Throughout April I’m taking part in the Blogging from A-Z Challenge. I’ll be posting every day (except Sundays) on my chosen theme of Alice’s Adventures in Wonderland and Through the Looking-Glass by Lewis Carroll.
For the letter L, I’m exploring the interplay between logic and language in Carroll’s works.
Throughout her adventures, Alice encounters a number of characters and situations that defy logic and make her question the rules she had previously learned. Carroll uses wordplay and a number of creative language devices to show the illogical nature of the characters, but also to make us think about semantics and the role of language itself.
‘There’s glory for you!’
`I don’t know what you mean by “glory,”‘ Alice said.
Humpty Dumpty smiled contemptuously. `Of course you don’t — till I tell you. I meant “there’s a nice knock-down argument for you!”‘
`But “glory” doesn’t mean “a nice knock-down argument,”‘ Alice objected.
`When I use a word,’ Humpty Dumpty said in rather a scornful tone, `it means just what I choose it to mean — neither more nor less.’
`The question is,’ said Alice, `whether you can make words mean so many different things.’
`The question is,’ said Humpty Dumpty, `which is to be master – – that’s all.’
Both Alice’s Adventures in Wonderland and Through the Looking-Glass begin with Alice entering a parallel world-first through falling down the rabbit hole and then by stepping into a looking glass. As she transitions from the real world into the fantasy world of Wonderland, the rules Alice knows become inverted. Most of the logic and language she encounters is based on opposites and paradox, which creates a sense of wonder, confusion and humour.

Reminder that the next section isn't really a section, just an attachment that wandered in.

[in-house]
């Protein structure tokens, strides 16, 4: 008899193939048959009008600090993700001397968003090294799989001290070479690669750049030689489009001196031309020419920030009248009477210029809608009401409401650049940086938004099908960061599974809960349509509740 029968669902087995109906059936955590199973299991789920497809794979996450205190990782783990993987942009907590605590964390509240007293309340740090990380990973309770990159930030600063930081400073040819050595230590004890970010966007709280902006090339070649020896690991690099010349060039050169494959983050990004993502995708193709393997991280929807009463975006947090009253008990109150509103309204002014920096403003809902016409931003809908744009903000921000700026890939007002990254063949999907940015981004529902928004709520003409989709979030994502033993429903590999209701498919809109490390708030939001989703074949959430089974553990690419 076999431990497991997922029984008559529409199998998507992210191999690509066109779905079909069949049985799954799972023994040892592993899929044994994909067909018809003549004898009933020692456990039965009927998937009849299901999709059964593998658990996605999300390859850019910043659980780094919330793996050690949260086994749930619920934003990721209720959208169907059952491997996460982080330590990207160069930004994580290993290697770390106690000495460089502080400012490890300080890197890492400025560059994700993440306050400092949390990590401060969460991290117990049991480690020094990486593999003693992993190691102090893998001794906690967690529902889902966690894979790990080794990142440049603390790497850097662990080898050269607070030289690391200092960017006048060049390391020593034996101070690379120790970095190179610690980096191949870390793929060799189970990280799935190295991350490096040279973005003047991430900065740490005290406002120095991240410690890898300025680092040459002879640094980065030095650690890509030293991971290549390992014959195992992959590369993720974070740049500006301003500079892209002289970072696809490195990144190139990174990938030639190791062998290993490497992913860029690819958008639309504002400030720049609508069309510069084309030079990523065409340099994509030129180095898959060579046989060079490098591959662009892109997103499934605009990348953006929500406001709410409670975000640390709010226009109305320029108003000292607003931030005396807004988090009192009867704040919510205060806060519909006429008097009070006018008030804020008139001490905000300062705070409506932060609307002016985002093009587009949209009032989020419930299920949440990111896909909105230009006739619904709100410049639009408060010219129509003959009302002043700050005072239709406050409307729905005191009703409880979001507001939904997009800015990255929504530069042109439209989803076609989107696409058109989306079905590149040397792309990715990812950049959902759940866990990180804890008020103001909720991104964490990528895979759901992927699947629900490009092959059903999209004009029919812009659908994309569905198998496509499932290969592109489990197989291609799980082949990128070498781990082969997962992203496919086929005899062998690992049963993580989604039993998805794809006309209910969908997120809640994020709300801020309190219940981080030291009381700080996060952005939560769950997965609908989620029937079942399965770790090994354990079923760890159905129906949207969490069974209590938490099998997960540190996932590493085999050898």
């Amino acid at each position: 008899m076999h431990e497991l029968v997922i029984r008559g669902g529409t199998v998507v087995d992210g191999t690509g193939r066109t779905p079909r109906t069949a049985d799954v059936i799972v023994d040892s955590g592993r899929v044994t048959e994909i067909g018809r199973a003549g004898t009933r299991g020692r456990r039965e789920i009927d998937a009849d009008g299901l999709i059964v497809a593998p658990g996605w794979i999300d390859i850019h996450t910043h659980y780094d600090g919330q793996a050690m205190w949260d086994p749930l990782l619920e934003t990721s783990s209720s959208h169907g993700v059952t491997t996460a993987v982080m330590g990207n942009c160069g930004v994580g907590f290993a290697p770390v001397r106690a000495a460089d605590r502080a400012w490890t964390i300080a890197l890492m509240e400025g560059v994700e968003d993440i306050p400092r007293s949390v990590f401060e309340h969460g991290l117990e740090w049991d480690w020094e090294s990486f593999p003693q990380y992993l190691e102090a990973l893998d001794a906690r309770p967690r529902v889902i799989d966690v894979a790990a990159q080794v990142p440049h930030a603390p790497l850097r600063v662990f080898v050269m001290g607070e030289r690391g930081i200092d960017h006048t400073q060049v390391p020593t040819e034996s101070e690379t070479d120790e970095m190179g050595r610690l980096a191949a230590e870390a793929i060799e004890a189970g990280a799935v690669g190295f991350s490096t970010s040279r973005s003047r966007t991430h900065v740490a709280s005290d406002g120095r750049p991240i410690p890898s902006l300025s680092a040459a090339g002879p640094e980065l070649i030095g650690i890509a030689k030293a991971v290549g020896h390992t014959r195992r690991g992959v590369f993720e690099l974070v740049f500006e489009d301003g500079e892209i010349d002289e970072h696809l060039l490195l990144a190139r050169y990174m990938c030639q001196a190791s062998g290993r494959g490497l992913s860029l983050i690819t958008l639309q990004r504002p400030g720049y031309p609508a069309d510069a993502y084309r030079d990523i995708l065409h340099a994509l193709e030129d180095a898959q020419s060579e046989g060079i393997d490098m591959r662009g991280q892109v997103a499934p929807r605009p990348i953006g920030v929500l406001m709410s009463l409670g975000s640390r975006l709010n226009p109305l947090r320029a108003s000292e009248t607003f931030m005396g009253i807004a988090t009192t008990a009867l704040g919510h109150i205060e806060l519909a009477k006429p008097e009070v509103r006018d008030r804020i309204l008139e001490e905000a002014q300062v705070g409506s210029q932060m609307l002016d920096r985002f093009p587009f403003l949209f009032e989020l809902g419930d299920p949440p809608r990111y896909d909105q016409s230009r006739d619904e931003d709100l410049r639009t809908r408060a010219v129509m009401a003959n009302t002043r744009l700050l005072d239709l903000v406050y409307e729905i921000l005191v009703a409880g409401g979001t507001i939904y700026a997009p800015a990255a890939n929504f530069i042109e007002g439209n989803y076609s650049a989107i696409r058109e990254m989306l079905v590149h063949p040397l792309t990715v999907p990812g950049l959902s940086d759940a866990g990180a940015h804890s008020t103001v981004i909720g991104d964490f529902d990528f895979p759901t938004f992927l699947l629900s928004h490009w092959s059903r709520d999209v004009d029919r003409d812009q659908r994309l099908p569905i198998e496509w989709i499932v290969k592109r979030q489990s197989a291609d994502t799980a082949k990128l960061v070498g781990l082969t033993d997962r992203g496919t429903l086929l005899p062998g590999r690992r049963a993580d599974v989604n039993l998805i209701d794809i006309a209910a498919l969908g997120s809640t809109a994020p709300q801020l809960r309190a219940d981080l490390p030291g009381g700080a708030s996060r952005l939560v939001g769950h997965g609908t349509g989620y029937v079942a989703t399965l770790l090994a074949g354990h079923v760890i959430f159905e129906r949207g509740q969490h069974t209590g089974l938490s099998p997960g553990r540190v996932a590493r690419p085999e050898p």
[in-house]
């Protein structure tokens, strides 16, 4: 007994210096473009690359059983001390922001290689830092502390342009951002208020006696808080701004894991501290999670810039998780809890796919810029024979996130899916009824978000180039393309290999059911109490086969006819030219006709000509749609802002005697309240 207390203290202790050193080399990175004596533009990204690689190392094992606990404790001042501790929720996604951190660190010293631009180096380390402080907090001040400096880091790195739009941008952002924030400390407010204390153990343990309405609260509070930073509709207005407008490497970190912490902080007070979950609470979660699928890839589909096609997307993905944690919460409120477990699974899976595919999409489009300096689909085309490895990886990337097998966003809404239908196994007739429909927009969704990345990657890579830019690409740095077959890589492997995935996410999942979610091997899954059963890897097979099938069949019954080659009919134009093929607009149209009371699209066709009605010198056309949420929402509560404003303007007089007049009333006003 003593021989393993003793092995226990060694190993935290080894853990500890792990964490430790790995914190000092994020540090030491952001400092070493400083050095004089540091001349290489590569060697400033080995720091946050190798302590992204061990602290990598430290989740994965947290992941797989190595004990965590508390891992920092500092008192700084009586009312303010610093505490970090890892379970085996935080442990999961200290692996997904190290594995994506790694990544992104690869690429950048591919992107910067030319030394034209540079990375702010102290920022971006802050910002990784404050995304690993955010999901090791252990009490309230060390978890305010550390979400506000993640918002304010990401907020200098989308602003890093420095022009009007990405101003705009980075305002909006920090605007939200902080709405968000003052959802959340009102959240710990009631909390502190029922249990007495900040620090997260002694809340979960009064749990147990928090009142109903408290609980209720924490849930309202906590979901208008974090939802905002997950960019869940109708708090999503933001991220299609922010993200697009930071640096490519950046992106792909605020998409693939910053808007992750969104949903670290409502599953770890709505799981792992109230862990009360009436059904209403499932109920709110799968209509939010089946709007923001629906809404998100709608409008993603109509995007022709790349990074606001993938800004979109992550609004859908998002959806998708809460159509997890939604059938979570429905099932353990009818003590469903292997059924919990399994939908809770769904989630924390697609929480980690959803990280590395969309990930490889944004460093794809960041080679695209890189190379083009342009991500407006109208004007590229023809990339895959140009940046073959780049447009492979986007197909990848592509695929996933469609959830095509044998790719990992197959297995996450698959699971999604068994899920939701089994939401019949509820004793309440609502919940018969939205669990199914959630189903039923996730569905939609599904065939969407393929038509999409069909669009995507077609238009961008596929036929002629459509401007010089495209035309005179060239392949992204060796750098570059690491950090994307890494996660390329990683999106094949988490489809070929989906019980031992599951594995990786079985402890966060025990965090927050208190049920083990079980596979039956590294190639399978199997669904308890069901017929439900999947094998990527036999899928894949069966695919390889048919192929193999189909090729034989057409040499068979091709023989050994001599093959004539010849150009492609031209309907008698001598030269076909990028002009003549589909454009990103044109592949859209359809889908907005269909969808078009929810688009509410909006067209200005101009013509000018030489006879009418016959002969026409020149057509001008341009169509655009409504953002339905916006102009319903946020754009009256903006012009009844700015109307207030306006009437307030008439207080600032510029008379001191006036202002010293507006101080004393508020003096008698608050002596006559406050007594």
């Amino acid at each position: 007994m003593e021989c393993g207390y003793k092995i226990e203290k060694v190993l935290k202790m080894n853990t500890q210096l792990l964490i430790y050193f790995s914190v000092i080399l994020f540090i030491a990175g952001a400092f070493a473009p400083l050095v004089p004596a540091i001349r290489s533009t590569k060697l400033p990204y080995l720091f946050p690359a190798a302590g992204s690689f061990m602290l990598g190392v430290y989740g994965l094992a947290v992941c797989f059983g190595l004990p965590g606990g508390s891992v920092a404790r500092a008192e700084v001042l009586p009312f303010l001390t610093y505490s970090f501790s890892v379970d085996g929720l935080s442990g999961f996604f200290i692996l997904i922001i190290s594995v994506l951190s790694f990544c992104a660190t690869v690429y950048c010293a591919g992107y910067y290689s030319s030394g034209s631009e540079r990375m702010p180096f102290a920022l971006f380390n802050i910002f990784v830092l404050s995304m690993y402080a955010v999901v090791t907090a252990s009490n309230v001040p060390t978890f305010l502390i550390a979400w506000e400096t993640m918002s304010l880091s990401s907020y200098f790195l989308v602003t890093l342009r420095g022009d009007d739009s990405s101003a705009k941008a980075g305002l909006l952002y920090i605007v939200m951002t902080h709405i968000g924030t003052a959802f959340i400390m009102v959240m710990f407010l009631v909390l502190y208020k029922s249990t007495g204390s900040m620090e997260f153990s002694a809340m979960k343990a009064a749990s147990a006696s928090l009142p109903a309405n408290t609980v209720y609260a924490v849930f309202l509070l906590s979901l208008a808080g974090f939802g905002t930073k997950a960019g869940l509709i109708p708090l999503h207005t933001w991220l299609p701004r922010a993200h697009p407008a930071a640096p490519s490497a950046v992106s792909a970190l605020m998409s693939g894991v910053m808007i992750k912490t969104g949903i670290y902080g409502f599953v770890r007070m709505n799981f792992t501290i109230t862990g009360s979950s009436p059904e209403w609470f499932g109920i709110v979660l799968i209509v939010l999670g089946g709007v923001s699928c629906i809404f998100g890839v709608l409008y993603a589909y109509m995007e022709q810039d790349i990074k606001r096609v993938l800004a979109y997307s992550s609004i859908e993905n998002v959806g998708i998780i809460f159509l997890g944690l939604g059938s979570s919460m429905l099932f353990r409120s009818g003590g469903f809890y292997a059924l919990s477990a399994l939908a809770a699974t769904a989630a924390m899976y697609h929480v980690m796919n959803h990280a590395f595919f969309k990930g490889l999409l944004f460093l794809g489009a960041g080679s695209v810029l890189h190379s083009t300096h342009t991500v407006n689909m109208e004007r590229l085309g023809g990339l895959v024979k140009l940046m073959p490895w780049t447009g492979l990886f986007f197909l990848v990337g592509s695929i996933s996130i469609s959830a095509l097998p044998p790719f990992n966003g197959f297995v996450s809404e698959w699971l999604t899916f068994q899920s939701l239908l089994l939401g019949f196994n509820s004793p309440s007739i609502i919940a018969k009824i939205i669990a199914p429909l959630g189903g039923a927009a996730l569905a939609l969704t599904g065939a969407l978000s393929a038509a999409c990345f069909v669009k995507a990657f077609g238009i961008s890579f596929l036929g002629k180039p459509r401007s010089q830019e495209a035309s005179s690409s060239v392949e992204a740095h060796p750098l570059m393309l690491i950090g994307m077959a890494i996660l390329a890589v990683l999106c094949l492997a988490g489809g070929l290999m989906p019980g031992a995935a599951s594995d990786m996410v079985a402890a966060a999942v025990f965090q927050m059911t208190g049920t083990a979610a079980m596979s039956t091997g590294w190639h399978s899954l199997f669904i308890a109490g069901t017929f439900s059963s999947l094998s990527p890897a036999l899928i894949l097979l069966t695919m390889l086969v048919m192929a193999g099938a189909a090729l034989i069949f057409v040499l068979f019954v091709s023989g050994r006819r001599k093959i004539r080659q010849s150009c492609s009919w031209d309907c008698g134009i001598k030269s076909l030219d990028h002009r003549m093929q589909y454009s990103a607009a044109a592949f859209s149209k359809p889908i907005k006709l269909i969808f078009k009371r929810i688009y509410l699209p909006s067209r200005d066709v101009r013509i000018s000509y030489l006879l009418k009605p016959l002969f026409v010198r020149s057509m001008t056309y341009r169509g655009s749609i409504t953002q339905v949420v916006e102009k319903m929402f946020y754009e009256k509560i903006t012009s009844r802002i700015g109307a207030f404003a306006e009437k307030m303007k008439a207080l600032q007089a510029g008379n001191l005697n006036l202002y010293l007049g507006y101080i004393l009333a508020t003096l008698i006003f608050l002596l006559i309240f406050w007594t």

Lewis Carroll (or rather Charles Dodgson) was a logician at Christ Church College, Oxford. Both books contain many allusions to logical games such as chess and to mathematics. The disappearing Cheshire Cat, for example, may be a reference to the increasingly abstract nature of maths at the time, which Carroll disapproved of.
Carroll also explores the logic of language through riddles and wordplay. Alice becomes frustrated that she cannot understand the Wonderland characters because they so often use words with double meanings, or misinterpret what she says. The character that I feel embodies this confusing use of language is Humpty Dumpty, who appears in Through the Looking-Glass. He claims to be the master of words and has a debate with Alice about whether the meaning of language derives from the speaker or the interpreter. He then explains to Alice the meaning of the poem “Jabberwocky” which is filled with portmanteaus (nonsense words made from two or more real words combined).
The topic of semantics is also brought up at the tea party in Alice in Wonderland by the Hatter and the March Hare. They point out to Alice that saying what she means and meaning what she says are not the same thing. They are correct, because “saying what you mean” is about speaking honestly or stating your thoughts plainly, whereas “meaning what you say” is about your intention to put your words into action. Though the characters of Wonderland are supposedly ‘mad’ they frequently use clever and subtle wordplay that leaves Alice baffled.
This topic is HUGE and I sadly don’t have the time nor the depth of knowledge to cover it extensively. If you’re interested in learning more about the symbolism of logic and language in Carroll’s work, the articles below are a great place to start.
- ‘Humpty Dumpty’s Philosophy of Language’
- ‘Language, Logic and Lewis Carroll’
- ‘The Hidden Math Behind Alice in Wonderland’.
- ‘Alice’s Adventures in Algebra: Wonderland Solved’
Before you go…
Do you think the meaning of words comes from what the speaker intends them to mean or what the listener interprets them to mean?